Craftspace is a development organisation and promoter of craft; commissioning exceptional, world-class contemporary craft, connecting creative practice with diverse communities, and promoting the cultural, social and economic value of craft within society.
Craftspace celebrates its 30th anniversary in 2016 and to mark this occasion they wanted to launch an online exhibition to share its history.
One of the mainstay elements of Craftspace programme over the last 30 years has been the Made in the Middle touring exhibition of contemporary craft from the Midlands. So, to celebrate and showcase the history of the exhibition and the people involved in it, Craftspace approached the university to help design and create a website for the online exhibition.
Second-year Graphic Design students were asked to consider, resolve and visualise the website, launched with a live briefing by Emma Daker from Craftspace, and Louise Taylor, former director of the Crafts Council. They then returned with web design consultant, Tom Mayman to review and judge the student designs.
“We were very impressed by the diversity of approaches and level of ability of the students which made the judging an interesting and enjoyable experience. There was a lot to commend but in the end there could only be one successful design” said Emma.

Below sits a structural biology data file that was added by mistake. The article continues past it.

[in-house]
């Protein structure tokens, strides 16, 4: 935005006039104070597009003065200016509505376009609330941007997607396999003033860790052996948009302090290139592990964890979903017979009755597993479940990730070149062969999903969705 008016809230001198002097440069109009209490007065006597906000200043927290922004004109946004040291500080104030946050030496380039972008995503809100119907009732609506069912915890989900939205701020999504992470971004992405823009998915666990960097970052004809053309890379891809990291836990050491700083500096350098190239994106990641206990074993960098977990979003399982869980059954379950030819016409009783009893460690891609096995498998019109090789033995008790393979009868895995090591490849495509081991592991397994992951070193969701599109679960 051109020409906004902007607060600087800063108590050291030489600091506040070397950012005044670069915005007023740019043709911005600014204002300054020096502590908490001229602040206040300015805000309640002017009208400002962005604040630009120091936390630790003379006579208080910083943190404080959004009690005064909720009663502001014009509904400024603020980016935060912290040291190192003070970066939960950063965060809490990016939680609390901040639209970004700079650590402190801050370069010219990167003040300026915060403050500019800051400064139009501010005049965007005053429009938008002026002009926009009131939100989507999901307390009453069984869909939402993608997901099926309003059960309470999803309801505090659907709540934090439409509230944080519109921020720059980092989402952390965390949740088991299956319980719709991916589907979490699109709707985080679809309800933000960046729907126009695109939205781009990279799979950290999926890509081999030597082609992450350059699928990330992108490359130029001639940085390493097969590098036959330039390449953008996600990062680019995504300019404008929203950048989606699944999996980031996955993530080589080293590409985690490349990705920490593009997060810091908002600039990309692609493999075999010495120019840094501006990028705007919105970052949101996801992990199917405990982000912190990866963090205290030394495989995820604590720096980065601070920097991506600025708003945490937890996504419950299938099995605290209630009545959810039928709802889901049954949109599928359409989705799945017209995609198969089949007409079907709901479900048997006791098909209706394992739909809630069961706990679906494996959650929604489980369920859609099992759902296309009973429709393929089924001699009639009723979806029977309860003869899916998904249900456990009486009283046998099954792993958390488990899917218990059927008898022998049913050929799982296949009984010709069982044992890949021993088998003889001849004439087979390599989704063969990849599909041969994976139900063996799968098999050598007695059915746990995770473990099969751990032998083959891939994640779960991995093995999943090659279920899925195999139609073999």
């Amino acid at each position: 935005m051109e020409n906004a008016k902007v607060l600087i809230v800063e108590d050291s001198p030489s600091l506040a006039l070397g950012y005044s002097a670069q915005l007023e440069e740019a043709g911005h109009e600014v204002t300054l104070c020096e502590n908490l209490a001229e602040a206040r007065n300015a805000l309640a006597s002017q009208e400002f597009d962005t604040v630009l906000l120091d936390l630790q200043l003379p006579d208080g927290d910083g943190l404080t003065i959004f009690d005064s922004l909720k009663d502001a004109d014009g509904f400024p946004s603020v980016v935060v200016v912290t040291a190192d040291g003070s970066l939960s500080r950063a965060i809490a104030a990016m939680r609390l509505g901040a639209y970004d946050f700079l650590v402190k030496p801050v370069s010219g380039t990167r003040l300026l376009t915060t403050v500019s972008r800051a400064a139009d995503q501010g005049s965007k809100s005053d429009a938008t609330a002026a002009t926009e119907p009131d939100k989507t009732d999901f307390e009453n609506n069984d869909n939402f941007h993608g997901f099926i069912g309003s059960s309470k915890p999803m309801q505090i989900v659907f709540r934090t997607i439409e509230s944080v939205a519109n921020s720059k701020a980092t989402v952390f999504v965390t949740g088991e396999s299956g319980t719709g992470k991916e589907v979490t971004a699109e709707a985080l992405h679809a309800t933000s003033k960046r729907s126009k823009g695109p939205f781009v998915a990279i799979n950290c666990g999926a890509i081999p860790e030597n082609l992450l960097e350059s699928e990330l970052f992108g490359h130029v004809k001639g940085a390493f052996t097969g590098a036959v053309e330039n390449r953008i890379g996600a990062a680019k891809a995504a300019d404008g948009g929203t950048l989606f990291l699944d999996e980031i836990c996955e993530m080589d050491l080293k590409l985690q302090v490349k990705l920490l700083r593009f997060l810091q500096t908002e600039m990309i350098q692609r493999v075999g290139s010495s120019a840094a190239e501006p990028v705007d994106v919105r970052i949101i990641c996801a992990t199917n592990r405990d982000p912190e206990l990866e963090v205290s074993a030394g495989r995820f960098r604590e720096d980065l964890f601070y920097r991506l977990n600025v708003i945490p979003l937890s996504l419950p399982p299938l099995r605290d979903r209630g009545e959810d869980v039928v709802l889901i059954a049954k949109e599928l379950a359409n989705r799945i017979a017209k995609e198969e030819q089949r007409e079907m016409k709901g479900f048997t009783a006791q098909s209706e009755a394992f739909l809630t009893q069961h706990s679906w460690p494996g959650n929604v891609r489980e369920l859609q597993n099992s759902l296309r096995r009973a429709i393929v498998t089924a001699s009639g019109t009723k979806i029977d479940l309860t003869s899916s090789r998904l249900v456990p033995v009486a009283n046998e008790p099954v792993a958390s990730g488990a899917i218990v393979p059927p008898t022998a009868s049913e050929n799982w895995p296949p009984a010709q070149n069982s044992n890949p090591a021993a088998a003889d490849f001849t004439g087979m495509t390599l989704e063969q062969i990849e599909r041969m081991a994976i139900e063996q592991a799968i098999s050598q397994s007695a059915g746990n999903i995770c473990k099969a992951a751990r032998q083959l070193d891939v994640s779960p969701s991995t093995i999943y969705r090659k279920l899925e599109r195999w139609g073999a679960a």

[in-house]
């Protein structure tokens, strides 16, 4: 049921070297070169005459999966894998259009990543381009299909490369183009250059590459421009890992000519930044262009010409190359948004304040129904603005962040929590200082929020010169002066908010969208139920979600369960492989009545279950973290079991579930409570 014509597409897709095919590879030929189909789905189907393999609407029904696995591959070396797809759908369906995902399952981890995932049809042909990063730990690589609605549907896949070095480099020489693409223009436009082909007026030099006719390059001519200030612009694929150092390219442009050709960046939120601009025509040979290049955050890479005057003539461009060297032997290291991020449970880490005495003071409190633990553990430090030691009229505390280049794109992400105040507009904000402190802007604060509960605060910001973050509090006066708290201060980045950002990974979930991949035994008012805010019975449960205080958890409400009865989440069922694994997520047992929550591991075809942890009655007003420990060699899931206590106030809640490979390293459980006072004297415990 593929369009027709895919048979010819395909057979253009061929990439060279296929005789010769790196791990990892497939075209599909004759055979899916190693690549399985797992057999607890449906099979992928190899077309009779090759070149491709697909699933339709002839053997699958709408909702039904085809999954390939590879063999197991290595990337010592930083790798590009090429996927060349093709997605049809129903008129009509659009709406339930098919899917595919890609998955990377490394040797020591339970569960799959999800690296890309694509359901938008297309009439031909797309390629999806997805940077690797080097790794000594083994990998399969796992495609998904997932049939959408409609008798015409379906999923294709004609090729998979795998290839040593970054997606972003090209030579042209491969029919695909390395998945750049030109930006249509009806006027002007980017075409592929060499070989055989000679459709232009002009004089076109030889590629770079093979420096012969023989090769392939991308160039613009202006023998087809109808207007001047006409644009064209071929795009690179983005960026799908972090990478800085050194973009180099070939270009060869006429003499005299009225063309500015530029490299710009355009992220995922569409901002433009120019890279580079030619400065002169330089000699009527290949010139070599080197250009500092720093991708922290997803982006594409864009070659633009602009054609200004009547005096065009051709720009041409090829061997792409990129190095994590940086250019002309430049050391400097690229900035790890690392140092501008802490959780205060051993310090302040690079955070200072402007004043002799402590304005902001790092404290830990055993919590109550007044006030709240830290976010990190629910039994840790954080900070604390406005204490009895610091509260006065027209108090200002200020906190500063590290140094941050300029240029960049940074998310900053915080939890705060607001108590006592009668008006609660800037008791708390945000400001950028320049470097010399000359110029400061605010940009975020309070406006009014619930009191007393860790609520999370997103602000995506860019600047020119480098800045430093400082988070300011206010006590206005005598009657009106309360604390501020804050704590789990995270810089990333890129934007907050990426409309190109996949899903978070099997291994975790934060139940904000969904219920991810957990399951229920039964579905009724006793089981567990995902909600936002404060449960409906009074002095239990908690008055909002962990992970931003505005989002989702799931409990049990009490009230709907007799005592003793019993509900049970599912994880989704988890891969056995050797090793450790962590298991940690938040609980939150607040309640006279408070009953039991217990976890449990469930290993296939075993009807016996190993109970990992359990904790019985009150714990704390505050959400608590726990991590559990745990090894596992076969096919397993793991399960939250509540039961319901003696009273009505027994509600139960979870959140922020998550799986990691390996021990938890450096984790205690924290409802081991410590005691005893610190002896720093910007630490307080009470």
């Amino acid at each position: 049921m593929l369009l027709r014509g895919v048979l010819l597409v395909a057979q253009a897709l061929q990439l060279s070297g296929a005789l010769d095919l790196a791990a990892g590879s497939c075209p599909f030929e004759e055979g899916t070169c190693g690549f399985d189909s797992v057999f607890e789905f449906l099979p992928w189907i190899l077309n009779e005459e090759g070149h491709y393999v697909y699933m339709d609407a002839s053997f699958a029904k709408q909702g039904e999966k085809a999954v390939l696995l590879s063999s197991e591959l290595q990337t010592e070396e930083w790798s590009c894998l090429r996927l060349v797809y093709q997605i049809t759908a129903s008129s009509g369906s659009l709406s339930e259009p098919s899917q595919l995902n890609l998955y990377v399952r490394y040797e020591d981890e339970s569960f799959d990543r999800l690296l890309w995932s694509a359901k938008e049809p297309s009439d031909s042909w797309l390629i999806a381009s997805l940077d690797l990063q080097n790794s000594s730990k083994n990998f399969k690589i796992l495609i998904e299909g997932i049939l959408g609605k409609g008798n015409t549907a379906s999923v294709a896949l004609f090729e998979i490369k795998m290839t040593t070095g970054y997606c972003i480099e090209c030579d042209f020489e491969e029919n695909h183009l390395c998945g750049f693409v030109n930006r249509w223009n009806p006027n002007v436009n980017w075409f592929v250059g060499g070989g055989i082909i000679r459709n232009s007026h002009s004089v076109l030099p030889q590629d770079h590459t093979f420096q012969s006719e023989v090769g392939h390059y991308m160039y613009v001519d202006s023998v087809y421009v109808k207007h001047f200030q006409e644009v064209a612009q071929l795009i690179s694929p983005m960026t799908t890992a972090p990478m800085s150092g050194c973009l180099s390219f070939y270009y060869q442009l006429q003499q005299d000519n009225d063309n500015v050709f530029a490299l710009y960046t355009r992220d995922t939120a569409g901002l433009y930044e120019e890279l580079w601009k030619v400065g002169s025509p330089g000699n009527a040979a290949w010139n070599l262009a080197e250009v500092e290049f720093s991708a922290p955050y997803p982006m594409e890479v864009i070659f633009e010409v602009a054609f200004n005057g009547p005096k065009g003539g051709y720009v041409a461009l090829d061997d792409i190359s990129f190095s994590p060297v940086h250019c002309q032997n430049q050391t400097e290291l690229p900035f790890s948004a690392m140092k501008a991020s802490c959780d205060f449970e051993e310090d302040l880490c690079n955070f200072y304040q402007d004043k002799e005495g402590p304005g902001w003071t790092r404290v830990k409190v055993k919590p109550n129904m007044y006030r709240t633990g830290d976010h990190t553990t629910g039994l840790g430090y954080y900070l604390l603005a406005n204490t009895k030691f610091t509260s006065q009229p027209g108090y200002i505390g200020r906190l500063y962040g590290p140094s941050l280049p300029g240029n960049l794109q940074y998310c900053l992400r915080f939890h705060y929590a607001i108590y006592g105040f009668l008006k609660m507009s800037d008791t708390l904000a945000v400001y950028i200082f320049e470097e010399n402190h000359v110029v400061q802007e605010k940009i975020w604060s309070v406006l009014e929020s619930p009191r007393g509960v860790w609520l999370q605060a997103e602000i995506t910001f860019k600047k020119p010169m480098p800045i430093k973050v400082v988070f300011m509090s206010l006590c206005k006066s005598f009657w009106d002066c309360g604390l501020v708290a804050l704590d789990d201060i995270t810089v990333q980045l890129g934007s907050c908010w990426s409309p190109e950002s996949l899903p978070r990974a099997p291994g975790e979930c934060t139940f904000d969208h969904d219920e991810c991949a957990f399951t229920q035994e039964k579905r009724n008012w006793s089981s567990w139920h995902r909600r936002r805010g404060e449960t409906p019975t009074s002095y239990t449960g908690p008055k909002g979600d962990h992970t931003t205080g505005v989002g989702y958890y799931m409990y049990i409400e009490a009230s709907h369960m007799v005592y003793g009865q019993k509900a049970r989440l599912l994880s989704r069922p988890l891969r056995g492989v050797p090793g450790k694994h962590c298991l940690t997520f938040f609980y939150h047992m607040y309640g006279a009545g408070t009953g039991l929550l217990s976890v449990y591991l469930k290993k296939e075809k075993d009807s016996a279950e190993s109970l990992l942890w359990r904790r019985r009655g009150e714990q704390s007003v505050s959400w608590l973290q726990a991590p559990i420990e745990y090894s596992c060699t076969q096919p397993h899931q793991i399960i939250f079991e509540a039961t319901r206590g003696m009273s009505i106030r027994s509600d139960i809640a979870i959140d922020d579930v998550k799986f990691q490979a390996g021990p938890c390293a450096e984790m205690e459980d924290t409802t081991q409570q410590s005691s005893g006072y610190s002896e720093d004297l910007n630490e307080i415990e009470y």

Jeavan Tagger’s design was judged the best and he’ll now be involved in working with Tom to develop and code his work for publication online. He will work alongside Tom learning new skills from an industry perspective and will also spend time working at Craftspace’s offices at The Custard Factory in Birmingham.
Module leader, Jeff Leak, said: “It has been a pleasure to work with Craftspace (again!). I was confident that our students would rise to the challenge of such a demanding live brief and am really happy that Jeavon’s design was chosen. There were a lot of very good submissions and it’s been great to work with the students on a web-based assignment and see them flourish.”
Top Image: from left to right: Emma Daker, Louise Taylor, Tom Mayman
Left: Jeavon's first stage visual.